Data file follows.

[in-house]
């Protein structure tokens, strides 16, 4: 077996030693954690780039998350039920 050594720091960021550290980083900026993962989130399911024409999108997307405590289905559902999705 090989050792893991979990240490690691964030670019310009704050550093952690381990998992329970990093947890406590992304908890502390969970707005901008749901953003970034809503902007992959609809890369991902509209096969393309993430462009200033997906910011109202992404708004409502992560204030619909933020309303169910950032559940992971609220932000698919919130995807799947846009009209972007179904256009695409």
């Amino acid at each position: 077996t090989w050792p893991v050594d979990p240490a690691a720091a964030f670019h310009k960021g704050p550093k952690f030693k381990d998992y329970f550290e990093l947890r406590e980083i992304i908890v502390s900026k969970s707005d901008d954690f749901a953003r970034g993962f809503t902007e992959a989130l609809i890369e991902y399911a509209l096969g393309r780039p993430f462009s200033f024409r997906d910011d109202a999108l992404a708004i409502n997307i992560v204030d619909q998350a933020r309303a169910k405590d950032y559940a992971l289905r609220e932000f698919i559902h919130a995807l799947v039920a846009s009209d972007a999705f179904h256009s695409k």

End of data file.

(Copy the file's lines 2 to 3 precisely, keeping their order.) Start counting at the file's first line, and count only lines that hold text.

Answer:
């Protein structure tokens, strides 16, 4: 077996030693954690780039998350039920 050594720091960021550290980083900026993962989130399911024409999108997307405590289905559902999705 090989050792893991979990240490690691964030670019310009704050550093952690381990998992329970990093947890406590992304908890502390969970707005901008749901953003970034809503902007992959609809890369991902509209096969393309993430462009200033997906910011109202992404708004409502992560204030619909933020309303169910950032559940992971609220932000698919919130995807799947846009009209972007179904256009695409």
């Amino acid at each position: 077996t090989w050792p893991v050594d979990p240490a690691a720091a964030f670019h310009k960021g704050p550093k952690f030693k381990d998992y329970f550290e990093l947890r406590e980083i992304i908890v502390s900026k969970s707005d901008d954690f749901a953003r970034g993962f809503t902007e992959a989130l609809i890369e991902y399911a509209l096969g393309r780039p993430f462009s200033f024409r997906d910011d109202a999108l992404a708004i409502n997307i992560v204030d619909q998350a933020r309303a169910k405590d950032y559940a992971l289905r609220e932000f698919i559902h919130a995807l799947v039920a846009s009209d972007a999705f179904h256009s695409k």